Jailed BuCor execs goes to CA, question their Senate detention

The three jailed officials from the Bureau of Corrections (BuCor) who were cited in contempt by a Senate committee probing alleged irregularities in prison questioned the legality of their arrest before the Court of Appeals.

In a petition for habeas corpus, BuCor legal chief Frederic Anthony Santos, records division head Ramoncito Roque, and Ursicio Cenas, medical officer at the New Bilibid Prison asked the CA to declare their arrest and detention as unlawful.

They stressed the Senate blue ribbon committee’s order citing them in contempt failed to specify the exact false testimony they were accused of committing.

“Petitioners were never informed of the charges against them, hence, they were not give the opportunity to explain or be heard,” read the petition.

The three were detained in rooms at the Office of the Senate Sergeant-at-Arms, located at the basement of the Senate building.

Committee chairman Sen. Richard Gordon said the three will remain in detention until they satisfactorily answer the questions of senators.

“The senators would like to see some measure of forthrightness, truthfulness so that they won’t take us for a ride. We’re working, and they’re strolling. My questions are easy but they’re evasive,” Gordon remarked.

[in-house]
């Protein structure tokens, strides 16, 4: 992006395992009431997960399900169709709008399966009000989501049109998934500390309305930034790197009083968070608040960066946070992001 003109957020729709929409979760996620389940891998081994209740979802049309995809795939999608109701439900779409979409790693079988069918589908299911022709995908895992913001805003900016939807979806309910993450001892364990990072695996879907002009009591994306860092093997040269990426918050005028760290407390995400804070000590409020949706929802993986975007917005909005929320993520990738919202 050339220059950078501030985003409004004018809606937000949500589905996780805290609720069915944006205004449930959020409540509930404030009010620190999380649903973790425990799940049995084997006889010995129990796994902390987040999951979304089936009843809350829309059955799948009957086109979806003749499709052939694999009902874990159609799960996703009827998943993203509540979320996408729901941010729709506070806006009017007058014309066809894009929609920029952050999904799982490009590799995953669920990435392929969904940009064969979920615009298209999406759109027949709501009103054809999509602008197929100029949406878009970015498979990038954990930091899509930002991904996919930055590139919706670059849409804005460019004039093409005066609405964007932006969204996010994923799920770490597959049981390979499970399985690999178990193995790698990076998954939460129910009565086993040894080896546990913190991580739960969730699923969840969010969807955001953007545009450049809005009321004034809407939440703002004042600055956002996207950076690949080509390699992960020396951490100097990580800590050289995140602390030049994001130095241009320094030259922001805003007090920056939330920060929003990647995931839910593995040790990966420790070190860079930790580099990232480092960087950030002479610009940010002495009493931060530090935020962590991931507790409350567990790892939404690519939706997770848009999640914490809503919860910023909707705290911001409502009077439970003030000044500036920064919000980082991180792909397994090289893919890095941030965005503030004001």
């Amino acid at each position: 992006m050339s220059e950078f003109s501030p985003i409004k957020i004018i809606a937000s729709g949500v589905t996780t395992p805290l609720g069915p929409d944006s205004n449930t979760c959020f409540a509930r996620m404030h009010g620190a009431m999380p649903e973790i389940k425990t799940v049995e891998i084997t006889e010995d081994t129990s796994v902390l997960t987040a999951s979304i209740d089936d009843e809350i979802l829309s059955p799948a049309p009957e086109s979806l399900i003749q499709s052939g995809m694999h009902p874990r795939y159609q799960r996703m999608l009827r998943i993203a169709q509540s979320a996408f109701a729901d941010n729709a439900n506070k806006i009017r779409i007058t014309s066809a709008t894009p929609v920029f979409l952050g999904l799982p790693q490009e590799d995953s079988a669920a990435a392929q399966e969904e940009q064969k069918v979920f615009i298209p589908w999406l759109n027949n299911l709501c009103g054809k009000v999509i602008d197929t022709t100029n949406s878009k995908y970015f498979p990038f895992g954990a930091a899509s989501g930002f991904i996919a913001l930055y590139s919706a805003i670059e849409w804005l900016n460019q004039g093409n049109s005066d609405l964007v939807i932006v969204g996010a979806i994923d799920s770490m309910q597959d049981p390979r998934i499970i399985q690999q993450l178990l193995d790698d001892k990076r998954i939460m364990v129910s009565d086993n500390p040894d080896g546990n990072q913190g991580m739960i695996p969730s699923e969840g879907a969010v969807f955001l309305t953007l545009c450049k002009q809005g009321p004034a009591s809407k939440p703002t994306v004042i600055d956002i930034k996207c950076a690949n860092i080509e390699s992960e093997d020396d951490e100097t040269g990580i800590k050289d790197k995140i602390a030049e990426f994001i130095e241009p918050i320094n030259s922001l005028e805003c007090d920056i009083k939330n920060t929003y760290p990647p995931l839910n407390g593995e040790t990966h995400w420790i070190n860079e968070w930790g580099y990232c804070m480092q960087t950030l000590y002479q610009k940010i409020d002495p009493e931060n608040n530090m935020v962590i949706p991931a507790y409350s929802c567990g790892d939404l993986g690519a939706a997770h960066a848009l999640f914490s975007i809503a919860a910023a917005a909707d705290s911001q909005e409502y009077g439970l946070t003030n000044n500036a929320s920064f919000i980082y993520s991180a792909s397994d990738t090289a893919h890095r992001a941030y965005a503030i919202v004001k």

They continued that they were telling truth when they appeared before the committee “and in a direct manner, it just so happen that the Blue Ribbon Committee insists on its own version of the truth to which it wants the respondents to testify.”

“In other words, the Respondent Committee is simply forcing the petitioners to say only what the Committee wants to hear,” read the petition.

“The Blue Ribbon Committee issued the arrest order in clear violation of Petitioners’ Constitutional right to due process and secondly, the arrest order was issued in violation of a person’s right to liberty being indefinite in nature. It is clear therefore that Respondent Sergeat-at-Arms has no authority whatsoever to arrest the Petitioners, hence, their continued detention is patently illegal,” read the petition.

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